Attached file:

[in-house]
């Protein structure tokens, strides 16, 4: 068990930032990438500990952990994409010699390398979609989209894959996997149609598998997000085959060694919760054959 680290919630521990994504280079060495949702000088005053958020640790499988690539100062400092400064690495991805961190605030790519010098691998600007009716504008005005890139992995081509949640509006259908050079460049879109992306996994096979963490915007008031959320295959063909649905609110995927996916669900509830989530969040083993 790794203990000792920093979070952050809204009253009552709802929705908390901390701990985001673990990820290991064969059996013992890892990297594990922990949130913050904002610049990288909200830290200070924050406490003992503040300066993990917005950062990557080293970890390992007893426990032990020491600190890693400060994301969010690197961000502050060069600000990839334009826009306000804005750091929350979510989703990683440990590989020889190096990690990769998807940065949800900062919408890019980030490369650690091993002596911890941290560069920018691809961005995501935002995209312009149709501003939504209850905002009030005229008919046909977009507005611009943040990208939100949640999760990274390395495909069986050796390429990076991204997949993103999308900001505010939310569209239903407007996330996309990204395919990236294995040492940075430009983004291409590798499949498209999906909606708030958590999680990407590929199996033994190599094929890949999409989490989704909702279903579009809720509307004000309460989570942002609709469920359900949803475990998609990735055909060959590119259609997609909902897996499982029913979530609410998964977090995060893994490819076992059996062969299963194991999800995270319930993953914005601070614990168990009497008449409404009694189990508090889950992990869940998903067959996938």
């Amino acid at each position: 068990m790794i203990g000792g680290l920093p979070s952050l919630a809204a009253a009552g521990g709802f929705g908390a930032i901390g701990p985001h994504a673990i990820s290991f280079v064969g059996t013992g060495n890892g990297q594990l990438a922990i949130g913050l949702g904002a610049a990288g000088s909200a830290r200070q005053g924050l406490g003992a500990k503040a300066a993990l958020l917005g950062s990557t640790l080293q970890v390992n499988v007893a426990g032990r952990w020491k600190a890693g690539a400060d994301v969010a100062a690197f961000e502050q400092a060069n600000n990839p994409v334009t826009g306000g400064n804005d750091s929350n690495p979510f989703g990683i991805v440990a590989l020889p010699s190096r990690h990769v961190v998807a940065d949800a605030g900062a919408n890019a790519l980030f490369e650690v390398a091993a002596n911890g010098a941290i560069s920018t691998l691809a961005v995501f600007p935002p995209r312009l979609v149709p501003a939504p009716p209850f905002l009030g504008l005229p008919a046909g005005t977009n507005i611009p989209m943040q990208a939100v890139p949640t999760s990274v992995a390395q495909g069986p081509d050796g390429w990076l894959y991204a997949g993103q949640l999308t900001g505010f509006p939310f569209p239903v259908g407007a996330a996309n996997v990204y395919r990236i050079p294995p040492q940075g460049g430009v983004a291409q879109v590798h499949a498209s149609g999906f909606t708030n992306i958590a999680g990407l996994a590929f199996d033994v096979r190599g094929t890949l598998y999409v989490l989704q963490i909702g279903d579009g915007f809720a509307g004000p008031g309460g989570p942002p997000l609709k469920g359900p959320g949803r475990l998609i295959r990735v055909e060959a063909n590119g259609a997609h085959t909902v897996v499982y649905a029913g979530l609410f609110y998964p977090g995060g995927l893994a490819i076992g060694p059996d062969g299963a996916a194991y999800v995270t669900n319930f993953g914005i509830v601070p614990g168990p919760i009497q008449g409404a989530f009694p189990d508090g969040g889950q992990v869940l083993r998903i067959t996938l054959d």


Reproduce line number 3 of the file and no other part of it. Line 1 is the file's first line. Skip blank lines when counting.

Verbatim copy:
């Amino acid at each position: 068990m790794i203990g000792g680290l920093p979070s952050l919630a809204a009253a009552g521990g709802f929705g908390a930032i901390g701990p985001h994504a673990i990820s290991f280079v064969g059996t013992g060495n890892g990297q594990l990438a922990i949130g913050l949702g904002a610049a990288g000088s909200a830290r200070q005053g924050l406490g003992a500990k503040a300066a993990l958020l917005g950062s990557t640790l080293q970890v390992n499988v007893a426990g032990r952990w020491k600190a890693g690539a400060d994301v969010a100062a690197f961000e502050q400092a060069n600000n990839p994409v334009t826009g306000g400064n804005d750091s929350n690495p979510f989703g990683i991805v440990a590989l020889p010699s190096r990690h990769v961190v998807a940065d949800a605030g900062a919408n890019a790519l980030f490369e650690v390398a091993a002596n911890g010098a941290i560069s920018t691998l691809a961005v995501f600007p935002p995209r312009l979609v149709p501003a939504p009716p209850f905002l009030g504008l005229p008919a046909g005005t977009n507005i611009p989209m943040q990208a939100v890139p949640t999760s990274v992995a390395q495909g069986p081509d050796g390429w990076l894959y991204a997949g993103q949640l999308t900001g505010f509006p939310f569209p239903v259908g407007a996330a996309n996997v990204y395919r990236i050079p294995p040492q940075g460049g430009v983004a291409q879109v590798h499949a498209s149609g999906f909606t708030n992306i958590a999680g990407l996994a590929f199996d033994v096979r190599g094929t890949l598998y999409v989490l989704q963490i909702g279903d579009g915007f809720a509307g004000p008031g309460g989570p942002p997000l609709k469920g359900p959320g949803r475990l998609i295959r990735v055909e060959a063909n590119g259609a997609h085959t909902v897996v499982y649905a029913g979530l609410f609110y998964p977090g995060g995927l893994a490819i076992g060694p059996d062969g299963a996916a194991y999800v995270t669900n319930f993953g914005i509830v601070p614990g168990p919760i009497q008449g409404a989530f009694p189990d508090g969040g889950q992990v869940l083993r998903i067959t996938l054959d």